These estimates should be fairly accurate, though your quoted rate is not guaranteed until the lender has verified all your information and you’ve locked in the rate.

To lock, the lender may need a full application, including enough personal data to pull a credit report, your employment and income verification, and so on.

Once you have several quotes in hand, you’ll know if your lender is offering you a good refi deal, or if you should go forward with a different mortgage company.

Look at fees as well as mortgage rates

One common mistake homeowners make when they shop for a refinance loan is only looking at interest rates. 

You interest rate is important, but it’s not the only thing that matters.

You need to compare the other items listed on your Loan Estimates too, including:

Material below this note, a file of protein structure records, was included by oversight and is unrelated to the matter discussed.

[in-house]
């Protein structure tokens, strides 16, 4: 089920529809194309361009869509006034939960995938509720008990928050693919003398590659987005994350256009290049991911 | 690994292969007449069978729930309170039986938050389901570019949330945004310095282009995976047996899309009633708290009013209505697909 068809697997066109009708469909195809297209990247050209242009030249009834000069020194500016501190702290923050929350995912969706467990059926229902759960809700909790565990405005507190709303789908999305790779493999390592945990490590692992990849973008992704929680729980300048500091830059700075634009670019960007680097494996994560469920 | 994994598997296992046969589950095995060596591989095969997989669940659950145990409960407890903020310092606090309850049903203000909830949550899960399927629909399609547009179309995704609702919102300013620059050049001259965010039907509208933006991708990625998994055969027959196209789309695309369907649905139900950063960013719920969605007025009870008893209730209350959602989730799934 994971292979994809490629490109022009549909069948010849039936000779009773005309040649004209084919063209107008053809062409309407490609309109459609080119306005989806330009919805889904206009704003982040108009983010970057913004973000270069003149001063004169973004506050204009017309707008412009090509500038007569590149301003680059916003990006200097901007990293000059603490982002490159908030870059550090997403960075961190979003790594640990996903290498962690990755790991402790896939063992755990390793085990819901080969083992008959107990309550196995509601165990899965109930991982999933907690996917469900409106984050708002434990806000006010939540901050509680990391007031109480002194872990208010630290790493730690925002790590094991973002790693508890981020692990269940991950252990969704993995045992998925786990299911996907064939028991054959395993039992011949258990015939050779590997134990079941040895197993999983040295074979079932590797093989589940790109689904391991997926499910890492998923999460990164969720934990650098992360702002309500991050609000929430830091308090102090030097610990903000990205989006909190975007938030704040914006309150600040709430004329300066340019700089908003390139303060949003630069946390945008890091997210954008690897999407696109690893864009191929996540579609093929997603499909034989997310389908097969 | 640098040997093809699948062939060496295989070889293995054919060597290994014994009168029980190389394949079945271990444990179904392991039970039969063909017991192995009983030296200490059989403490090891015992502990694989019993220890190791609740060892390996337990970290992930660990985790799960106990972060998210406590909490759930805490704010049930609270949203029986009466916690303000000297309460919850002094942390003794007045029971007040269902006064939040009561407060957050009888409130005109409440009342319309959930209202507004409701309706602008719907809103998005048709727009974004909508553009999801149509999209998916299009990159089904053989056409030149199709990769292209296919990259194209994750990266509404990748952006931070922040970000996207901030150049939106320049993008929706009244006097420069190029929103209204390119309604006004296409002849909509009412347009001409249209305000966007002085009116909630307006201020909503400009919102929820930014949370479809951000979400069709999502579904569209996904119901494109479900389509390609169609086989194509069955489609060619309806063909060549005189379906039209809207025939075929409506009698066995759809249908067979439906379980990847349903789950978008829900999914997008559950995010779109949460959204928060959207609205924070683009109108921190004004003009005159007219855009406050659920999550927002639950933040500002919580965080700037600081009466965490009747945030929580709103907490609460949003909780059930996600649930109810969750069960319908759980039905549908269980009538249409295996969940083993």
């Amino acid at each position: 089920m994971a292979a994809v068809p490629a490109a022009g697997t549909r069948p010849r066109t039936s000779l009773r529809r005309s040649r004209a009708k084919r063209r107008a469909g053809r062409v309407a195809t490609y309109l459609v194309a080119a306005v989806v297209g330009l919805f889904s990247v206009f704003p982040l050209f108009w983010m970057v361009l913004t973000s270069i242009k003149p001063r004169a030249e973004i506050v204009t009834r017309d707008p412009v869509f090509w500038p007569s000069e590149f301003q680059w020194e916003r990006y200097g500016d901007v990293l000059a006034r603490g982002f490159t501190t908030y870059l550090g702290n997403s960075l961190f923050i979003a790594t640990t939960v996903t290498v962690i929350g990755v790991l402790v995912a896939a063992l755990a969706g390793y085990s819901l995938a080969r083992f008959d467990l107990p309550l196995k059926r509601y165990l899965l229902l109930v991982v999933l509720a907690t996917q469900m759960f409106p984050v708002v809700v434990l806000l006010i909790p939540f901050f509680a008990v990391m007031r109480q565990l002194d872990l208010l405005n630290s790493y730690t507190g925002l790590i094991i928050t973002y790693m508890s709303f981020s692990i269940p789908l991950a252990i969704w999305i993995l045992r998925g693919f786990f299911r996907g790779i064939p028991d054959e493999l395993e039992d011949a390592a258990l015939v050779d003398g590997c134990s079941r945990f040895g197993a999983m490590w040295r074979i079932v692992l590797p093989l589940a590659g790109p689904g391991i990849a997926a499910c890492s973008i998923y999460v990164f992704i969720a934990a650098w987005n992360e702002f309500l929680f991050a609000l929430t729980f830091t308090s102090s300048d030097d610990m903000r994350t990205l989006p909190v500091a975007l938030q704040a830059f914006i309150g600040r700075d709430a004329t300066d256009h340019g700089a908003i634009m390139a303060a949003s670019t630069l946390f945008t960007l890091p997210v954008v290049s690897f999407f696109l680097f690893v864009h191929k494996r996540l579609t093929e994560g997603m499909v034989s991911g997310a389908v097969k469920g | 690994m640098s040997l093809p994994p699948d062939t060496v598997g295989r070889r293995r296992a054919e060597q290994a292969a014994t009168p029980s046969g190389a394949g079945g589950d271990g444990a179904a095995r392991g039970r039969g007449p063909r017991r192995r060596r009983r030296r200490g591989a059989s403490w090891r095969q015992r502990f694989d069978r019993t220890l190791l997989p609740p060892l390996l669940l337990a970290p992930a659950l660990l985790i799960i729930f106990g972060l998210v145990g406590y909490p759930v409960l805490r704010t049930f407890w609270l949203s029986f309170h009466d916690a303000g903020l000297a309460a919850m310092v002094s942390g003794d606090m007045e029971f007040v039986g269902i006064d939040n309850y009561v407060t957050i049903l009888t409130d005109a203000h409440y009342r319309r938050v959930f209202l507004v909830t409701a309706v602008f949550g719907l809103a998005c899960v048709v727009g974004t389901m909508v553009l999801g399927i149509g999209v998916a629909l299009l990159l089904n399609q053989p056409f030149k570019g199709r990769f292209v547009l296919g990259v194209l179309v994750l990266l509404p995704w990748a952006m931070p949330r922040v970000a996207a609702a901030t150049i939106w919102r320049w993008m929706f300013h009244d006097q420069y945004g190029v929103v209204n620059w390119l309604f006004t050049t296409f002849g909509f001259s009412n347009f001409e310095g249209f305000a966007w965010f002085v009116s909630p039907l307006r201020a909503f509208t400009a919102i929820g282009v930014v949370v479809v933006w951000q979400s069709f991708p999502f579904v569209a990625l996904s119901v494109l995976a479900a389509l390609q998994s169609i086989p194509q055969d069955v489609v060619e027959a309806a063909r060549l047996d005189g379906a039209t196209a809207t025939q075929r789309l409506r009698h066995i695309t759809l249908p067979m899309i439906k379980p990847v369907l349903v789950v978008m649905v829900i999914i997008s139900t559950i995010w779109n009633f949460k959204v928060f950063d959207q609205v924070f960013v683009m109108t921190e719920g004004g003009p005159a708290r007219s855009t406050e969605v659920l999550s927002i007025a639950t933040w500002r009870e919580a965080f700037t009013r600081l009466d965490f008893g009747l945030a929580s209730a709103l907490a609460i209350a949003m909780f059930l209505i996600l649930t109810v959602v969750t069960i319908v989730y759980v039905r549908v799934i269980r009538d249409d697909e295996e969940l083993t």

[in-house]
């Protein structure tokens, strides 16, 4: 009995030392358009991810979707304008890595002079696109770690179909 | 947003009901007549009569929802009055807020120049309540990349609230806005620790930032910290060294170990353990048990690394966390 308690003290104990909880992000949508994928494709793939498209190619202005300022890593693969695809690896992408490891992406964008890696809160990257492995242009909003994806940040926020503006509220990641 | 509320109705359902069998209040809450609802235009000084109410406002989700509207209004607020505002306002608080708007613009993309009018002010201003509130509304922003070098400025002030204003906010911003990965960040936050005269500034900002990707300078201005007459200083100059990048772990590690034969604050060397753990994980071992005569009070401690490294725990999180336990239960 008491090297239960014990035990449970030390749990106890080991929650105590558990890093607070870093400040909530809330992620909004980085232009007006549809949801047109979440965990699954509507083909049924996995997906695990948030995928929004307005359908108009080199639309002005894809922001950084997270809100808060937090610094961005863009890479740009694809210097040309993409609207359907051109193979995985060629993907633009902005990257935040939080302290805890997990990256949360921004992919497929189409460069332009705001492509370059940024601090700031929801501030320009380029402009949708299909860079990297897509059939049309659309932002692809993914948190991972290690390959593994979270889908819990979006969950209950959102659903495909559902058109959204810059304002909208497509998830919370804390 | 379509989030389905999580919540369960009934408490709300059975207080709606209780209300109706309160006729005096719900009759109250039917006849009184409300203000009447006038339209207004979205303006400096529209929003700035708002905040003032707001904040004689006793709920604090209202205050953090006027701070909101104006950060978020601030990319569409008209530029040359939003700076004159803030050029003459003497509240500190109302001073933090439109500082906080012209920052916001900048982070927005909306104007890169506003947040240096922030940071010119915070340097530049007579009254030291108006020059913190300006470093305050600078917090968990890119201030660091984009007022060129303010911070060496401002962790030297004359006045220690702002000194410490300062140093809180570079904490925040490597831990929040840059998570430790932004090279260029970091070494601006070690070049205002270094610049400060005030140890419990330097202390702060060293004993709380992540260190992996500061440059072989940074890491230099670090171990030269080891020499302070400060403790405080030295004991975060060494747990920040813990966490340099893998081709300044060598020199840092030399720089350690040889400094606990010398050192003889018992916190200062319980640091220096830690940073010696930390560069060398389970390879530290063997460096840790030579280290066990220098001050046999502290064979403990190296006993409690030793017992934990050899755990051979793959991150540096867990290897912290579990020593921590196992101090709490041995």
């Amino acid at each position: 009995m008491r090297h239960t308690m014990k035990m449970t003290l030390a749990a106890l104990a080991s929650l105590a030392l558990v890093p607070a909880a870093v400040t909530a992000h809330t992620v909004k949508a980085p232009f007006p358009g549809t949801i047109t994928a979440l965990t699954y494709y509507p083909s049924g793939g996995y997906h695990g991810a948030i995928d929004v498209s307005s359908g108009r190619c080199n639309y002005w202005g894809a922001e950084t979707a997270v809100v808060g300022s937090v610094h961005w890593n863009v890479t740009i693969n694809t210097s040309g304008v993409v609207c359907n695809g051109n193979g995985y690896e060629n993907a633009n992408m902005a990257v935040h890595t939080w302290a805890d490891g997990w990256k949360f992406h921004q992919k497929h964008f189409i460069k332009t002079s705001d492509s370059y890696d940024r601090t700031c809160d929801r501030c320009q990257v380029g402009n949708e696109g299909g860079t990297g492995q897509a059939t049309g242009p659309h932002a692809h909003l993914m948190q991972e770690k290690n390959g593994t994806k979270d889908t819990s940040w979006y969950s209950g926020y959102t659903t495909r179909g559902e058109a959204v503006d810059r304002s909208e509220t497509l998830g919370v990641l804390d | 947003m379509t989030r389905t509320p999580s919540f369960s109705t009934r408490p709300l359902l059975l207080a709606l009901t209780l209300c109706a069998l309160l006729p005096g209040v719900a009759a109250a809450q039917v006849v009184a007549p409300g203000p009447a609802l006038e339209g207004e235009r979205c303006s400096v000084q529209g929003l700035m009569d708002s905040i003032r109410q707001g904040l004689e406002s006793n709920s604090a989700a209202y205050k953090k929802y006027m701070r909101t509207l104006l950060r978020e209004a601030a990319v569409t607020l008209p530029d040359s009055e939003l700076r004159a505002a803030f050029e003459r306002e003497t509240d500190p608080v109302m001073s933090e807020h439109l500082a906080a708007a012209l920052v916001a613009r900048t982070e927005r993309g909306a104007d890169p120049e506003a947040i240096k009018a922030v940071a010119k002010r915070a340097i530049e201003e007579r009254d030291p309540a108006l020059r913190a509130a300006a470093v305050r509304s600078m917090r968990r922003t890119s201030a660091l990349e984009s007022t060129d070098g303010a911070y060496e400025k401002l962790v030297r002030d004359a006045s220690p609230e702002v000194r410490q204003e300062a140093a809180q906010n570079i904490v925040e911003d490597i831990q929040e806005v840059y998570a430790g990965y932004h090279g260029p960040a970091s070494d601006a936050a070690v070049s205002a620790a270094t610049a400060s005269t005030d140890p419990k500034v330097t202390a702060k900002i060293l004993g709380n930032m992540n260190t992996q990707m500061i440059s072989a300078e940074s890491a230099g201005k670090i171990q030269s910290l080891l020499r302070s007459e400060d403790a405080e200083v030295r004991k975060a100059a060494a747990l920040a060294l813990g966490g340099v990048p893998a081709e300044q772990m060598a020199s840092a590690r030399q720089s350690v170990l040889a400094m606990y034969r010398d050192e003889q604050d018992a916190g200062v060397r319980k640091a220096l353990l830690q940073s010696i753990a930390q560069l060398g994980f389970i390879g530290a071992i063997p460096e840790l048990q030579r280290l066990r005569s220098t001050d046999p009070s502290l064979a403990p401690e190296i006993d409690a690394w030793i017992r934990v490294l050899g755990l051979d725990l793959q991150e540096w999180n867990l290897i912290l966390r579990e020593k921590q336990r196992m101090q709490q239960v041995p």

• Annual percentage rate (APR) — Your ‘effective’ interest rate when all loan costs (interest and fees) are combined
  • Closing costs — Refinance loans have closing costs, just like home purchase loans. When you’re shopping around, pay special attention to origination fees (which are the lender’s profit) and discount points (the amount you have to pay upfront to get the quoted interest rate)
  • Short-term and long-term savings — Don’t just look at the amount you’ll save on your monthly mortgage payment. Also look at your total interest over the loan term to see which lender is more expensive in the long run (this number is listed on your Loan Estimate)